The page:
Typhoid fever is suspected based on the signs and symptoms. Your doctor will recommend tests to confirm the diagnosis.
The diagnosis is usually confirmed by identifying the causative bacteria S. typhi in a culture of your blood or other body fluid or tissue. Your doctor will take a small sample of your blood, stool, urine or bone marrow. The sample is then placed on a special medium that encourages the growth of S. typhi. This culture is examined 48 to 72 hours later under a microscope to detect for presence of typhoid bacteria. Bone marrow culture is considered the most sensitive test for S. typhi.
This test is used for the diagnosis of typhoid fever with variable success. The test has good sensitivity and specificity but it is not widely available for clinical diagnosis of typhoid fever.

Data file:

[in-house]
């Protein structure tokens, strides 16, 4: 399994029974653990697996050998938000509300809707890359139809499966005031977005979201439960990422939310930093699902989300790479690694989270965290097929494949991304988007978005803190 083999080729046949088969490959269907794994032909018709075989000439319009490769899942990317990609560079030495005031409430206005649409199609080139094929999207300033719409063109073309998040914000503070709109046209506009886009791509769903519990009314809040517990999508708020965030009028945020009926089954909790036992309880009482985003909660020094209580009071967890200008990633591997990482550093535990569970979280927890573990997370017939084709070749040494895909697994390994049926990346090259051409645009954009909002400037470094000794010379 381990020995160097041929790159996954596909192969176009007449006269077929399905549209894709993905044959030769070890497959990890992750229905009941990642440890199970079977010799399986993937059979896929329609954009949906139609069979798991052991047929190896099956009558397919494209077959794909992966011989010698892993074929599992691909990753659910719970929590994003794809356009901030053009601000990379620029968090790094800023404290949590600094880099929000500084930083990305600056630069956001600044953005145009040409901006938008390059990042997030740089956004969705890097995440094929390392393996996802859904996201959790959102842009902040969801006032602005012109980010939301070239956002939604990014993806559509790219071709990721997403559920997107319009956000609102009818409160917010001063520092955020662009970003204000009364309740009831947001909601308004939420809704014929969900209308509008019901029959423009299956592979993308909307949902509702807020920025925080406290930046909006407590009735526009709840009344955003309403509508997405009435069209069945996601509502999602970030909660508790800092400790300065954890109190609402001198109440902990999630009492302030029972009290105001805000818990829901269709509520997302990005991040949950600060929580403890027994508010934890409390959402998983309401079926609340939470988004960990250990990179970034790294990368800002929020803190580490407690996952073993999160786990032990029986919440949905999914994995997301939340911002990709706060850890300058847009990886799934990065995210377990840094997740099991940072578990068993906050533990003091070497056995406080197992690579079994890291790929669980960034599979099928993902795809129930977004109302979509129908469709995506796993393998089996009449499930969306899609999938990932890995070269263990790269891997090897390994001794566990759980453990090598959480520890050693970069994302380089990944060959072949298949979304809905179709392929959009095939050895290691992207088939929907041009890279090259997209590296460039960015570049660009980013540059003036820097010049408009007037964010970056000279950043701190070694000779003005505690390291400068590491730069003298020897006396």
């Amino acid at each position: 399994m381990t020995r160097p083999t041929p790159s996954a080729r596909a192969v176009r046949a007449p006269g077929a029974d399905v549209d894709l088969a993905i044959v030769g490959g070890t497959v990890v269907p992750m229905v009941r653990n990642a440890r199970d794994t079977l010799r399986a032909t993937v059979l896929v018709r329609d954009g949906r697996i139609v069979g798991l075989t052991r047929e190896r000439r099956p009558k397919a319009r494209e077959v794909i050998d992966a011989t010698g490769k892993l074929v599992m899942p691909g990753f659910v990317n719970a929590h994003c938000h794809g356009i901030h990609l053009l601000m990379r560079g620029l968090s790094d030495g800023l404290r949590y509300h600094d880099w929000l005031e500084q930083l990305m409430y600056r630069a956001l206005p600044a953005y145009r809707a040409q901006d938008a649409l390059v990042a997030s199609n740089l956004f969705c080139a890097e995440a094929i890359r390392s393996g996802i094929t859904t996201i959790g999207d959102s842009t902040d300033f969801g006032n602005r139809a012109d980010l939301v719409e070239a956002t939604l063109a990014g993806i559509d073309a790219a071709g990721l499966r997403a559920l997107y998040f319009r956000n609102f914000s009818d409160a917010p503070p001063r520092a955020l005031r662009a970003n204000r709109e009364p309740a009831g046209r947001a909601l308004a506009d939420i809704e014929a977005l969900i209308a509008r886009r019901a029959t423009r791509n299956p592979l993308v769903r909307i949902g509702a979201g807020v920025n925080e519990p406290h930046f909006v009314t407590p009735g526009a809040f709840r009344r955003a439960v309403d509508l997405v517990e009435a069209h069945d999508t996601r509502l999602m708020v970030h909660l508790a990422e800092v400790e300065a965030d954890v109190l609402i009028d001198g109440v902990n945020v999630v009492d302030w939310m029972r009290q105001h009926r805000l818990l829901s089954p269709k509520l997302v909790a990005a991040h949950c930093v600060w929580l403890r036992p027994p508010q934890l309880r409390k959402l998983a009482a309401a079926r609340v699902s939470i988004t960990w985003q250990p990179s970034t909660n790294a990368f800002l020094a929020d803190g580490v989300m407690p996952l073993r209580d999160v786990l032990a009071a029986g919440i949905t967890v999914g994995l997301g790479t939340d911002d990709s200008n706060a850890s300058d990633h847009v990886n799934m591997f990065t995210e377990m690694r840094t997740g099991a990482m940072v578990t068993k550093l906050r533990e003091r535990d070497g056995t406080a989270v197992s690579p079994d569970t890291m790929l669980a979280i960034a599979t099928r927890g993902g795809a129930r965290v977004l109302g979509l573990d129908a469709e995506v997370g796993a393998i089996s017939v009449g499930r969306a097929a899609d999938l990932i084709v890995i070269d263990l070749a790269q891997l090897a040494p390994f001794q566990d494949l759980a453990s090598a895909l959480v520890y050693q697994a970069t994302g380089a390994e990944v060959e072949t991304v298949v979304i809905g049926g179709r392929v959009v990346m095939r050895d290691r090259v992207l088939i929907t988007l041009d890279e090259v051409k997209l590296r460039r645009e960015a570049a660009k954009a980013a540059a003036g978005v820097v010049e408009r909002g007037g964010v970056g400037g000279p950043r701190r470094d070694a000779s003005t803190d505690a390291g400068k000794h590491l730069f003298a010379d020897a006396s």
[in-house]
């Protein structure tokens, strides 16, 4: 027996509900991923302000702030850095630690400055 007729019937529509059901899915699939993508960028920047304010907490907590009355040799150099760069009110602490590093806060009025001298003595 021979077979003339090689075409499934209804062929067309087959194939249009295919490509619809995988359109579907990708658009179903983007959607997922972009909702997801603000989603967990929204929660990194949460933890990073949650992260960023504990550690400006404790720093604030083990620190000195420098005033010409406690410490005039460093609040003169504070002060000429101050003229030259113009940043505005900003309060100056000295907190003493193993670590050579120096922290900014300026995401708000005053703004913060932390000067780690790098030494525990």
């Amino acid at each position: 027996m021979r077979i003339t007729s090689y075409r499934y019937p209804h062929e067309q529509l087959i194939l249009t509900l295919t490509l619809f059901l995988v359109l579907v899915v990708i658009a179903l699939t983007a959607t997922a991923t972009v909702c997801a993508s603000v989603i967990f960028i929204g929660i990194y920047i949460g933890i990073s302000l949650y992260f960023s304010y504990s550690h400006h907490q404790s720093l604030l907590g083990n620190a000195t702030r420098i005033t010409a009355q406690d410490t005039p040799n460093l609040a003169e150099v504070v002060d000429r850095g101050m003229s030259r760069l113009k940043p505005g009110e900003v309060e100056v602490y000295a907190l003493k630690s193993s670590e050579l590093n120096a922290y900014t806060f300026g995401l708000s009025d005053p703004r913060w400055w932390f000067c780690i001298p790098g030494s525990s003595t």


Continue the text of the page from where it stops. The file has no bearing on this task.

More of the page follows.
This test measures agglutinating antibodies against H and O antigens of S typhi and was the mainstay of typhoid fever diagnosis for decades. But as it is not a sensitive or specific test it is no longer used for diagnosis of typhoid fever.
Culture is considered as the gold standard for diagnosis of typhoid fever but your doctor may recommend other tests to confirm a suspected typhoid infection. Some other tests which are used include indirect hemagglutination, indirect fluorescent Vi antibody, and indirect enzyme-linked immunosorbent assay (ELISA) for immunoglobulin M (IgM) and IgG antibodies to S typhi polysaccharide, as well as monoclonal antibodies against S typhi flagellin. These tests try to detect antibodies or antigen of typhoid bacteria in your blood or S.typhi DNA in a blood sample. But most of these tests are not used widely for clinical diagnosis of typhoid fever.
If you have symptoms suggestive of typhoid fever consult your doctor for diagnosis and treatment. Prognosis of typhoid fever with appropriate antibiotics is good.
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